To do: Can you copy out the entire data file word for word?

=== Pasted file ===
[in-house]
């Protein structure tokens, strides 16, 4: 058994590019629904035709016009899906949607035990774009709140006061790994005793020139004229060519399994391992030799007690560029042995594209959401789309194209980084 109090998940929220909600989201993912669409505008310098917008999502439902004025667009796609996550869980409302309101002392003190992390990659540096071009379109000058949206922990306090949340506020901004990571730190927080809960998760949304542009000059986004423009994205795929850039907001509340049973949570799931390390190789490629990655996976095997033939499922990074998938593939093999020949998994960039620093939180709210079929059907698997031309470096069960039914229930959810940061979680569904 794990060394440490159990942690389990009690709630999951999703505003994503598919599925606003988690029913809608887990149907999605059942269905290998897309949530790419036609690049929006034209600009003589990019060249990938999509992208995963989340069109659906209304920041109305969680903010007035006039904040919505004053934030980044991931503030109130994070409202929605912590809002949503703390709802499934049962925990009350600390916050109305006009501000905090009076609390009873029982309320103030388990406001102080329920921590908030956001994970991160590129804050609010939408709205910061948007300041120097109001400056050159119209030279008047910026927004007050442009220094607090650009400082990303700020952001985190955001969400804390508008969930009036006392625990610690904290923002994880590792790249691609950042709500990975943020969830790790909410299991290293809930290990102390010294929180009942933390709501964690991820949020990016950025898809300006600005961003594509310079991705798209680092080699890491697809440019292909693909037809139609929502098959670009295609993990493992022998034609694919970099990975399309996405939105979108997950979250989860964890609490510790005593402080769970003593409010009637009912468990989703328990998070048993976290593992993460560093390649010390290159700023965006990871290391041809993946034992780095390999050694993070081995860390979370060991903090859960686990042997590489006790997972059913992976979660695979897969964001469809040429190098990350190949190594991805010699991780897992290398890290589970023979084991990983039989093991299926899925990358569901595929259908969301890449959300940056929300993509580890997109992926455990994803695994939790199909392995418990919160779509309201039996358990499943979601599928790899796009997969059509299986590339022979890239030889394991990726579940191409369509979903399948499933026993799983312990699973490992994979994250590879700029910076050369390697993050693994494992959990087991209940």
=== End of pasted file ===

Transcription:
[in-house]
């Protein structure tokens, strides 16, 4: 058994590019629904035709016009899906949607035990774009709140006061790994005793020139004229060519399994391992030799007690560029042995594209959401789309194209980084 109090998940929220909600989201993912669409505008310098917008999502439902004025667009796609996550869980409302309101002392003190992390990659540096071009379109000058949206922990306090949340506020901004990571730190927080809960998760949304542009000059986004423009994205795929850039907001509340049973949570799931390390190789490629990655996976095997033939499922990074998938593939093999020949998994960039620093939180709210079929059907698997031309470096069960039914229930959810940061979680569904 794990060394440490159990942690389990009690709630999951999703505003994503598919599925606003988690029913809608887990149907999605059942269905290998897309949530790419036609690049929006034209600009003589990019060249990938999509992208995963989340069109659906209304920041109305969680903010007035006039904040919505004053934030980044991931503030109130994070409202929605912590809002949503703390709802499934049962925990009350600390916050109305006009501000905090009076609390009873029982309320103030388990406001102080329920921590908030956001994970991160590129804050609010939408709205910061948007300041120097109001400056050159119209030279008047910026927004007050442009220094607090650009400082990303700020952001985190955001969400804390508008969930009036006392625990610690904290923002994880590792790249691609950042709500990975943020969830790790909410299991290293809930290990102390010294929180009942933390709501964690991820949020990016950025898809300006600005961003594509310079991705798209680092080699890491697809440019292909693909037809139609929502098959670009295609993990493992022998034609694919970099990975399309996405939105979108997950979250989860964890609490510790005593402080769970003593409010009637009912468990989703328990998070048993976290593992993460560093390649010390290159700023965006990871290391041809993946034992780095390999050694993070081995860390979370060991903090859960686990042997590489006790997972059913992976979660695979897969964001469809040429190098990350190949190594991805010699991780897992290398890290589970023979084991990983039989093991299926899925990358569901595929259908969301890449959300940056929300993509580890997109992926455990994803695994939790199909392995418990919160779509309201039996358990499943979601599928790899796009997969059509299986590339022979890239030889394991990726579940191409369509979903399948499933026993799983312990699973490992994979994250590879700029910076050369390697993050693994494992959990087991209940």